THE father of a man who was killed during a "cowardly" attack in Maryborough says his son will be remembered as a generous man who helped everyone.
The 18-year-old boy convicted of John Bourke's murder was on Tuesday sentenced in the Supreme Court to 14 years' imprisonment.
The teen will spend the first three years of his sentence in a youth justice centre. He will be eligible for parole in nine years.
Mr Bourke's father Peter said he would never be satisfied with the sentence handed down to his son's killer.
"It doesn't matter how long the mongrel got, it's still not enough," he said. "Nothing will bring John back. Things just don't get easier. We just miss him.
"Words can't explain how great he was. He was very thoughtful. He helped others and others helped him. He can never be replaced."
On July 15, 2018, the then-15-year-old boy and an older teen left a party and went to Mr Bourke's Derby Road home.
The 15-year-old wanted to confront another man who had allegedly sexually assaulted a close friend, but attacked Mr Bourke in a case of mistaken identity.
The younger boy kicked in the front door of Mr Bourke's home and began assaulting him when he came to the door on crutches.
The older boy, then aged 17, punched the 45-year-old twice in the head and stomped on his leg between two and four times.
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The 15-year-old continued to attack Mr Bourke even after his older friend tried to stop him. The teen stomped on the man's head twice, killing him.
Mr Bourke had osteogenesis imperfecta, or 'brittle bone disease', which left him highly susceptible to fractures.
At the time of his death, Mr Bourke needed crutches to walk and used a mobility scooter.
In her sentencing remarks, Justice Elizabeth Hollingworth described the murder as "cowardly and disgusting".
"It must have been obvious to you, even in your drunken state, that you were attacking a slightly-built, disabled man who was only 133 centimetres tall," the judge said.
"It must also have been obvious that he was utterly defenceless against an attack by two physically fit teenagers.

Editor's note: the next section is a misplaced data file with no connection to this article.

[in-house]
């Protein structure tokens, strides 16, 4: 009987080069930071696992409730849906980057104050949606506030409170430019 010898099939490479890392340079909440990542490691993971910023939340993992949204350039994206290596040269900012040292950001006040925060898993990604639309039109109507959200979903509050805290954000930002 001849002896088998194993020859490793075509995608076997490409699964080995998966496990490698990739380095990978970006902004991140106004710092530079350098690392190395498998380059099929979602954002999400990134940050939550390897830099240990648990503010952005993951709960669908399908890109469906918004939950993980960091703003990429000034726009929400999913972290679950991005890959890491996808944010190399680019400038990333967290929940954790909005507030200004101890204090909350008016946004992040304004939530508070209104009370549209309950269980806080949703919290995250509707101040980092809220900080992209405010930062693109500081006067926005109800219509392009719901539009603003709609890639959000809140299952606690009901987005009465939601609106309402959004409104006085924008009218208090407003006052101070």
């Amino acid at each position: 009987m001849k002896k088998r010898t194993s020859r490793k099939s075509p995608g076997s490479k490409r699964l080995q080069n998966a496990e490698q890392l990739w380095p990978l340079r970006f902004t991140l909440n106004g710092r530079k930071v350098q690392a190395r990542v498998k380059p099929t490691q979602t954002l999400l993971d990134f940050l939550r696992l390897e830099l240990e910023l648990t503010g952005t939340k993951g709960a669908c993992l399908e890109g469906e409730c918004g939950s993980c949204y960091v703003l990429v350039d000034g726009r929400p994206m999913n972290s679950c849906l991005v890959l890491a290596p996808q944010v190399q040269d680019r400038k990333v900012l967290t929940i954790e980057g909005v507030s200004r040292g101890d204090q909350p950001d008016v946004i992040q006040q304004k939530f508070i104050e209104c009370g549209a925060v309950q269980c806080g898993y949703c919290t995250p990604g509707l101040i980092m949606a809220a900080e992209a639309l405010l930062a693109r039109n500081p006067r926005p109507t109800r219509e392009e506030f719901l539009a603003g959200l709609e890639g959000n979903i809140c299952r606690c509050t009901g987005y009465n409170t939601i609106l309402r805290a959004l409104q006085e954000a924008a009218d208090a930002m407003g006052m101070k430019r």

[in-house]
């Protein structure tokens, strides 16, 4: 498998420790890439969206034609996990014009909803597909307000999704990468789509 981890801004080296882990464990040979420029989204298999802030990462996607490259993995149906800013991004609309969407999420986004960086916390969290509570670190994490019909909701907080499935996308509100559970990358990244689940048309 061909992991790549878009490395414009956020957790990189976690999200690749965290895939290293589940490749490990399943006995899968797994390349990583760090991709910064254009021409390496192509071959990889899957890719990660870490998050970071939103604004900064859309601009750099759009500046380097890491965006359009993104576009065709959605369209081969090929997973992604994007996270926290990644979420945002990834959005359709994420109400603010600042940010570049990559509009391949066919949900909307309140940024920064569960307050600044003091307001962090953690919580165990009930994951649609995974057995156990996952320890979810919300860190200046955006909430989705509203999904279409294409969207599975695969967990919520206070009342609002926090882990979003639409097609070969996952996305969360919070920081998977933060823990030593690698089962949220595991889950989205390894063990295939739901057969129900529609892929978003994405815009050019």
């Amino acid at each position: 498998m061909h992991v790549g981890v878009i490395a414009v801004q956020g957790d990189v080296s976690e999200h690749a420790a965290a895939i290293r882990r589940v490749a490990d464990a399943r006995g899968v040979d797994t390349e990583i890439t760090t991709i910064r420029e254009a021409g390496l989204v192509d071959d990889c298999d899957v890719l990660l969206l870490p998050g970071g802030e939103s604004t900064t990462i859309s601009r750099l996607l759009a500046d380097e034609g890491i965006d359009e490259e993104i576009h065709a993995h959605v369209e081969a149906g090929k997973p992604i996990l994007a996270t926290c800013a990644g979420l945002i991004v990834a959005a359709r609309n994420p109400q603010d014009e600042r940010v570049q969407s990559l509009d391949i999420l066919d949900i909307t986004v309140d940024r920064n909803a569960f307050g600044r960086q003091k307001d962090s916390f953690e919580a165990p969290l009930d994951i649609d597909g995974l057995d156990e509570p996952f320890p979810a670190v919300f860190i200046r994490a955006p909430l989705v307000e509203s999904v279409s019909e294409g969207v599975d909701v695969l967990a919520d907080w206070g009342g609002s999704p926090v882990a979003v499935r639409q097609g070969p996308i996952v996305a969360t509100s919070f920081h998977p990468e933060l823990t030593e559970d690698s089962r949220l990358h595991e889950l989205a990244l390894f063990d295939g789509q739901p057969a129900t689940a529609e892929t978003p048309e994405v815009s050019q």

"You kept going, even as he called out for you to stop the assault."
Justice Hollingworth said it would have been an "absolutely terrifying ordeal" for Mr Bourke, who was an "innocent and defenceless man".
"It is clear that John Bourke was a much-loved son, brother, uncle, and friend, who inspired many with his courage and stoicism," the judge said.
"Even though he endured a life of great pain, Mr Bourke rarely complained, and always looked on the bright side of life."
Justice Hollingworth made note of a photo of Mr Bourke's body that was found on the 18-year-old's phone the day after the murder.
The judge said while it was possible the teen took the photo, she could not be satisfied beyond reasonable doubt that he did.
Justice Hollingworth noted the 18-year-old's history with drug and alcohol addiction, the abuse he experienced and witnessed at the hands of his step-father, and his diagnosis of schizophrenia and post-traumatic stress disorder.
The judge also said his young age was an important factor in sentencing, with his rehabilitation prospects appearing "reasonable".
The 18-year-old boy was sentenced to 14 years' imprisonment with a non-parole period of nine years. His 1066 days in pre-sentence detention were reckoned as already served.
The older boy, now aged 19, was last year sentenced to three years in a youth justice centre after pleading guilty to recklessly causing serious injury and home invasion.